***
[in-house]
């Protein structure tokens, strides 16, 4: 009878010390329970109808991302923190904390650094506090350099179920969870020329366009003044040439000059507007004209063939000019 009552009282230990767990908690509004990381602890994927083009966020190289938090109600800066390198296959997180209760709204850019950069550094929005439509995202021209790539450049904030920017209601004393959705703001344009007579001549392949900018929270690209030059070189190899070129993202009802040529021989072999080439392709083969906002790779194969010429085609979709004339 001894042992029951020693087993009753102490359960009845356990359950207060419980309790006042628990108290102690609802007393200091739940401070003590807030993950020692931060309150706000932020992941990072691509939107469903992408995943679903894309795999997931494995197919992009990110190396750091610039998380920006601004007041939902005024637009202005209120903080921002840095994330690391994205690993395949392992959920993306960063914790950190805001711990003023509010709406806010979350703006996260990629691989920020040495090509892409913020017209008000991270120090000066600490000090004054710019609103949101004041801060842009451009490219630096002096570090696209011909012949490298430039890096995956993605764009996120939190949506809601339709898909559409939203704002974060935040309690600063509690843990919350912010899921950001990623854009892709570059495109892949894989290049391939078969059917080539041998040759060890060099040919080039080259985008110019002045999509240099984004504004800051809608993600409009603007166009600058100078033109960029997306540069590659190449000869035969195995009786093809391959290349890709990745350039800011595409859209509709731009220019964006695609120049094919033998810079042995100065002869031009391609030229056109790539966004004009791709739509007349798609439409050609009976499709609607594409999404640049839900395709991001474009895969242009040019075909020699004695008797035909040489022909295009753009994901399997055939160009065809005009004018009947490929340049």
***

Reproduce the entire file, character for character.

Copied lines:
[in-house]
């Protein structure tokens, strides 16, 4: 009878010390329970109808991302923190904390650094506090350099179920969870020329366009003044040439000059507007004209063939000019 009552009282230990767990908690509004990381602890994927083009966020190289938090109600800066390198296959997180209760709204850019950069550094929005439509995202021209790539450049904030920017209601004393959705703001344009007579001549392949900018929270690209030059070189190899070129993202009802040529021989072999080439392709083969906002790779194969010429085609979709004339 001894042992029951020693087993009753102490359960009845356990359950207060419980309790006042628990108290102690609802007393200091739940401070003590807030993950020692931060309150706000932020992941990072691509939107469903992408995943679903894309795999997931494995197919992009990110190396750091610039998380920006601004007041939902005024637009202005209120903080921002840095994330690391994205690993395949392992959920993306960063914790950190805001711990003023509010709406806010979350703006996260990629691989920020040495090509892409913020017209008000991270120090000066600490000090004054710019609103949101004041801060842009451009490219630096002096570090696209011909012949490298430039890096995956993605764009996120939190949506809601339709898909559409939203704002974060935040309690600063509690843990919350912010899921950001990623854009892709570059495109892949894989290049391939078969059917080539041998040759060890060099040919080039080259985008110019002045999509240099984004504004800051809608993600409009603007166009600058100078033109960029997306540069590659190449000869035969195995009786093809391959290349890709990745350039800011595409859209509709731009220019964006695609120049094919033998810079042995100065002869031009391609030229056109790539966004004009791709739509007349798609439409050609009976499709609607594409999404640049839900395709991001474009895969242009040019075909020699004695008797035909040489022909295009753009994901399997055939160009065809005009004018009947490929340049």